Sea Cave, Terminus of Cape Lookout 2000, Courtesy PDX Contemporary Art

On the morning of the day he died, Toedtemeier got a call from MacArthur “genius grant” recipient Robert Adams, Oregon’s most famous photographer. Adams congratulated Toedtemeier on Wild Beauty and urged him to do a book of his own photos right away. Toedtemeier had, in fact, begun working on a volume of coastal photos when he died. Sandra S. Philips, the renowned senior curator of photography at the San Francisco MOMA, has offered to help Toedtemeier’s wife, Prudence Roberts, along with Laursen, expand the project into a book tentatively titled Transcending Time. Roberts, PAM’s former curator of American art and a Portland Community College art history professor, has begun the considerable task of cataloging her late husband’s prints.

PROOF THAT PASSION AND WIT CAN TRANSCEND TRAINING AND MONEY Toedtemeier had no formal art training and practically no budget when he began building PAM’s photography collection. As a curator, he relied on the whirlwind force of his persuasiveness. Collectors donated their masterpieces because Toedtemeier had a way of explaining why they were important and how they fit into history, and of spreading enthusiasm for bringing them out of obscurity. “Terry was one of the last of a particular twentieth-century breed of photographer, curator, collector, and impresario,” says John S. Weber, PAM’s former curator of contemporary art and now Dayton Director of the Frances Young Tang Teaching Museum and Art Gallery at Skidmore College, in Saratoga Springs, New York. “[These were] people who invented themselves with little or no formal training of the sort we see today. I’m talking about people like Ansel Adams, Edward Steichen, and Alfred Stieglitz.”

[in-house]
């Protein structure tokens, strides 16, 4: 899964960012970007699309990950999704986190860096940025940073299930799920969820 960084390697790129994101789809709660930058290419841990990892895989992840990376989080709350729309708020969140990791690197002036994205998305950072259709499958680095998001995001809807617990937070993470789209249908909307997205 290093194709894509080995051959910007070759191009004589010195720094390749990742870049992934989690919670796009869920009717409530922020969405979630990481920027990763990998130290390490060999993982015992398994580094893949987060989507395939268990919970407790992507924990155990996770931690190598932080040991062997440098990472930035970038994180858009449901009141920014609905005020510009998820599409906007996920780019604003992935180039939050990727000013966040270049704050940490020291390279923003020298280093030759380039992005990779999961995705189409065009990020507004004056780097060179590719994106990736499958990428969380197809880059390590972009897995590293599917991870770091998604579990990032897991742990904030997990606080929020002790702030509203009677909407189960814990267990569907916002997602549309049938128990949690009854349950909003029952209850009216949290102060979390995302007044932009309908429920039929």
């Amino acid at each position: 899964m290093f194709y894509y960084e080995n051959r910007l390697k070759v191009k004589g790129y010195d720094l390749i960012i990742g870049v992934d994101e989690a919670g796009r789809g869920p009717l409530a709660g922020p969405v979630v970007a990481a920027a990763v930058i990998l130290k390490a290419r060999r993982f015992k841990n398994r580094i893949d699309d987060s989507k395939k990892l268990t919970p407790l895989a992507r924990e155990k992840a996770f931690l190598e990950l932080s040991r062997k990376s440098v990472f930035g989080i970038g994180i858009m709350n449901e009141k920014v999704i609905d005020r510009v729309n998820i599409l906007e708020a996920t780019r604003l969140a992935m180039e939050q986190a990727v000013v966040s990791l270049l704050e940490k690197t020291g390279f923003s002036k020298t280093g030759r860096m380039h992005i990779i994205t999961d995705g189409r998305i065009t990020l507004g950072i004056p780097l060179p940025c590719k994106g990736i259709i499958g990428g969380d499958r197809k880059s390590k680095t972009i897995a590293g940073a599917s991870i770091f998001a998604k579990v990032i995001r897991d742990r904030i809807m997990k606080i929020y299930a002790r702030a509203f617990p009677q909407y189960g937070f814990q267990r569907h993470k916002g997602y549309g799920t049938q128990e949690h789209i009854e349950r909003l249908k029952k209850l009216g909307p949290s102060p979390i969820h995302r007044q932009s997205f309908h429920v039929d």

PERSPECTIVE Toedtemeier’s work can teach us how to see more deeply. As a curator, Toedtemeier focused on the entire context of a photo, including the artist’s point of view and the history of the subject. A few weeks before he died, he promised to show Naef, the retired Getty curator, his latest discovery: Carleton Watkins’s vantage points for classic 1867 shots near what is now Bonneville Dam. (The US Postal Service selected one of these shots for its 2002 Masters of American Photography stamp series.) “Terry had sleuthed the now-submerged places where Watkins had positioned his camera,” Naef says.

Alas, the meeting with Toedtemeier never took place. On the night of December 10, Laursen and Toedtemeier drove out to Hood River together for their lecture. Laursen remembers his friend pointing out the moon—“this ghostly shape behind the clouds”—and saying, “I’ve never seen it exactly that way before.”

Much later that night, someone drove Laursen home. The moon was still up, but Terry was gone.